This week, the Goggleboxers were prompted to reflect on what it means to be Australian, after watching Sam Neill host a documentary exploring the history of the Pacific in the wake of Captain Cook and mockumentary Russell Coight's All Aussie Adventures.
Every evening in Australia, more than four million of us choose to spend a night in front of the telly. Have you ever wondered what other people are watching and how they're reacting to the shows you're loving or hating?
Reflecting on what we've been taught about Australian history
Whether you view Captain Cook as an invader or an explorer, students who've been to school in Australia will certainly have heard his name mentioned in the classroom, usually in reference to our nation's 'First Settlers'.
While many of us are aware Captain Cook was about 60,000 years too late to be the first to 'discover' Australia, the Gogglebox families this week discussed how little they've been educated about Australian history.
Patrick Delpechitra was quick to say what we were all thinking, as we watched Sam Neill recount the history of Cook's arrival onto this "new land": “But don’t you reckon the Aboriginal people discovered Australia?”
Sam later met with Indigenous Australians to talk about their version of events and how they experienced Captain Cook's arrival (or invasion) on their shores all those years ago.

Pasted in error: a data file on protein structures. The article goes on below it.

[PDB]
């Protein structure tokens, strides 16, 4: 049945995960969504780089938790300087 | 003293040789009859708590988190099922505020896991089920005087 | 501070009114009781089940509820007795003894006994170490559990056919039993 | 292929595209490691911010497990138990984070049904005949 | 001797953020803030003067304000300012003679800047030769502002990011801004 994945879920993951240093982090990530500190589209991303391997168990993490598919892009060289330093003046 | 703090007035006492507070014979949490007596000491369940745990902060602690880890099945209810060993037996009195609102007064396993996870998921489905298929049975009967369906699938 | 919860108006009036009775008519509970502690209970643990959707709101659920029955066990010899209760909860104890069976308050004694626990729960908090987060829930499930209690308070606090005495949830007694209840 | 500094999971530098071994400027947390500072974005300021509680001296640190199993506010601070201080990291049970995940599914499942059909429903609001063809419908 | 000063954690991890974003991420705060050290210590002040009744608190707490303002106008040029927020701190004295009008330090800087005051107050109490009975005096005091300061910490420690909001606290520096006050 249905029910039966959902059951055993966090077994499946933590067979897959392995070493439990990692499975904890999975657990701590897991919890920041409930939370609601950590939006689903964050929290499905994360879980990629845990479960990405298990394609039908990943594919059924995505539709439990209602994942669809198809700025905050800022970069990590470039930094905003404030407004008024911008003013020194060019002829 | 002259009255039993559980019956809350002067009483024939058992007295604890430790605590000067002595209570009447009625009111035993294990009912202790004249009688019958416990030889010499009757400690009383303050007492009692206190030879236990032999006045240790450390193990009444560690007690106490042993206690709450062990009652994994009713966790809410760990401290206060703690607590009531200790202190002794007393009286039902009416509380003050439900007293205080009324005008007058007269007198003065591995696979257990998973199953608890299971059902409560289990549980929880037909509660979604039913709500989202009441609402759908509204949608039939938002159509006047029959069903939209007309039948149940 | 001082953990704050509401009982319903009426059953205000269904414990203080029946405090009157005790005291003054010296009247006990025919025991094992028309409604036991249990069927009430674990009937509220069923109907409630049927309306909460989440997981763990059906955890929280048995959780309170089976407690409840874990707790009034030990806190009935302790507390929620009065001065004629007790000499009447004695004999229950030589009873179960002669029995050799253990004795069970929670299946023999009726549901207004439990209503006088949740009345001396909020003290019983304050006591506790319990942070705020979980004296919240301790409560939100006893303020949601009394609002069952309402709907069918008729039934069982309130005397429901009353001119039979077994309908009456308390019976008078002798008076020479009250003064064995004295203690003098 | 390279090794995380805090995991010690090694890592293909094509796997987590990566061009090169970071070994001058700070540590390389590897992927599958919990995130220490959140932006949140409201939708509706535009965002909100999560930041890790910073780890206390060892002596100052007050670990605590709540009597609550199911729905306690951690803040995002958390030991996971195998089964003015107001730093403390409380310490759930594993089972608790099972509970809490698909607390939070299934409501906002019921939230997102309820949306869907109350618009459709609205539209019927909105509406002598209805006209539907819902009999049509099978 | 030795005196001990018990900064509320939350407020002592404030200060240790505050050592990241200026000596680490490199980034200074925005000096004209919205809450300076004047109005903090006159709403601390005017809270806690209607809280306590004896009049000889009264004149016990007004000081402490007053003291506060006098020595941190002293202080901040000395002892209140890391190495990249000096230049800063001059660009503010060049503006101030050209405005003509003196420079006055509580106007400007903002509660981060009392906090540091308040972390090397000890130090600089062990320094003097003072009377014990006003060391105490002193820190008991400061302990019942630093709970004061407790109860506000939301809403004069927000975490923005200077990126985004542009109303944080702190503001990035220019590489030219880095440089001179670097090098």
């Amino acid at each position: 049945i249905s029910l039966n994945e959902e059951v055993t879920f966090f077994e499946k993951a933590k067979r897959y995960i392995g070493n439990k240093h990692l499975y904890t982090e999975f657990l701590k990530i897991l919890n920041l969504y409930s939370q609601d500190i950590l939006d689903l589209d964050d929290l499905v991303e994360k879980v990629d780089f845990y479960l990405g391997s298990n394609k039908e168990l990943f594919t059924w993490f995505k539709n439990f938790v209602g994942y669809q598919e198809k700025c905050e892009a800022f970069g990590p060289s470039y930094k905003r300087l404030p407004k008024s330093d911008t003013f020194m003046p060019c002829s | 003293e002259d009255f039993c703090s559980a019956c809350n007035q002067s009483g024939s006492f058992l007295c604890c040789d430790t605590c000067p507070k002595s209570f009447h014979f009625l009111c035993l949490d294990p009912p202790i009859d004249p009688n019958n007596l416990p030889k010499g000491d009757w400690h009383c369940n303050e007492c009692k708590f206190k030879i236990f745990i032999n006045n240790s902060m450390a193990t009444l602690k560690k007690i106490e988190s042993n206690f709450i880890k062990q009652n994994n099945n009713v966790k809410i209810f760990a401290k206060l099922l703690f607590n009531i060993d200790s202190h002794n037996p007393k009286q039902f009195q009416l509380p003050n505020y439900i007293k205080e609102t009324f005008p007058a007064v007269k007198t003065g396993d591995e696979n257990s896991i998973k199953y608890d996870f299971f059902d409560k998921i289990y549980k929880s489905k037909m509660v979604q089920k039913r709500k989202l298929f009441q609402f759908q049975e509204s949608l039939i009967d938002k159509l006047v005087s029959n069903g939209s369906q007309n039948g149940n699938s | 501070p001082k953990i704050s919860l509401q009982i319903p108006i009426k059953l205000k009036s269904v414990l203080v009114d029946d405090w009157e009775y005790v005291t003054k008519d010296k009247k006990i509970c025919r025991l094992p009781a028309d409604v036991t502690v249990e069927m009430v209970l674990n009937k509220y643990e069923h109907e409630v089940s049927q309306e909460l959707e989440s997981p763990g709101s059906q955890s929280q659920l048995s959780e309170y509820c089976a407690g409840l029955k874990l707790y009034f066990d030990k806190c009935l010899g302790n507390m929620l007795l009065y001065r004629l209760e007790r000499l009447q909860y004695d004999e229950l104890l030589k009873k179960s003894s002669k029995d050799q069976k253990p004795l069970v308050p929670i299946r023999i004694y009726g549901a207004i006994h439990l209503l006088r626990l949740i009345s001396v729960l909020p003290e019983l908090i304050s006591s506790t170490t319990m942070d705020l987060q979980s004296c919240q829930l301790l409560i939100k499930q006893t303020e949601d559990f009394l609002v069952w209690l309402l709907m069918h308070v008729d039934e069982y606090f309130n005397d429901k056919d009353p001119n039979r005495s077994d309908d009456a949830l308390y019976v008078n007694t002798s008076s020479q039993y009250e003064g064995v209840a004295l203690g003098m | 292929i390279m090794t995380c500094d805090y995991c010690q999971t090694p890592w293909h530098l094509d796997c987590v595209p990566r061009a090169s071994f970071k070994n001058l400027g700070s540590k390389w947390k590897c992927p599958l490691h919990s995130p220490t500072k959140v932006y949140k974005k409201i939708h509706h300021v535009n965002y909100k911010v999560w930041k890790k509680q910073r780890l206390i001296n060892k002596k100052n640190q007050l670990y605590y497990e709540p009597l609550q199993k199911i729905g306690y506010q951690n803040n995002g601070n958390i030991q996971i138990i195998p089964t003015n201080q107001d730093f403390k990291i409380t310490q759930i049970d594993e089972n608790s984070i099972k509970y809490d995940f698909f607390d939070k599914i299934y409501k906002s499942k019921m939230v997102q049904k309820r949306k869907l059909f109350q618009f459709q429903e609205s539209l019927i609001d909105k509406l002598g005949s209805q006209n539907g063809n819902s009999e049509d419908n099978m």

While Cook and his fellow settlers were adamant they'd discovered the land, using freshly-drawn maps to prove their case, the documentary explained the entire country of Australia has already been charted in song and dance for at least 60,000 years by ancient Indigenous people.
Image credit: Facebook/History Channel
“Why aren’t we ever taught these stories?” Tom wondered.
As Sam is taught by a woman from Waalumbaal Birri, now known as Cook Town, an example of reconciliation was set in 1770 between Cook and an Aboriginal elder, giving the Goggleboxers pause for thought about why we continue to struggle with reconciliation today.
"Back in the day where no one could understand each other, there was reconciliation,” says Symon.
"And we’re still fighting," Tom noted.
On Australiana and poking fun at stereotypes
After making it big nearly ten years ago, one of Glenn Robbins' most loved characters is back on our screens for more All Aussie Adventures.
While some of the younger Goggleboxers weren't familiar with his work - “I thought Russell Coight was his real name," said a baffled Holly Dalton - the slapstick humour of the hopeless bush explorer brought a smile to most of their faces.
“I’m too practical a person to be watching something like this,” said Di, looking very unimpressed.
But most of the Goggleboxers were keen to take part in the silly, light-hearted fun of the comedy, laughing through Russell's parody of the ultra-macho, fearless, capable stereotype of the Aussie bloke we've seen time and time again in Australian films and TV made for the international market... But maybe we're reading into it too much.
So what's the real purpose of the show?
“It’s to make you laugh because he’s stupid," according to Emmie.
Gogglebox continues on Lifestyle, Wednesdays at 7.30pm.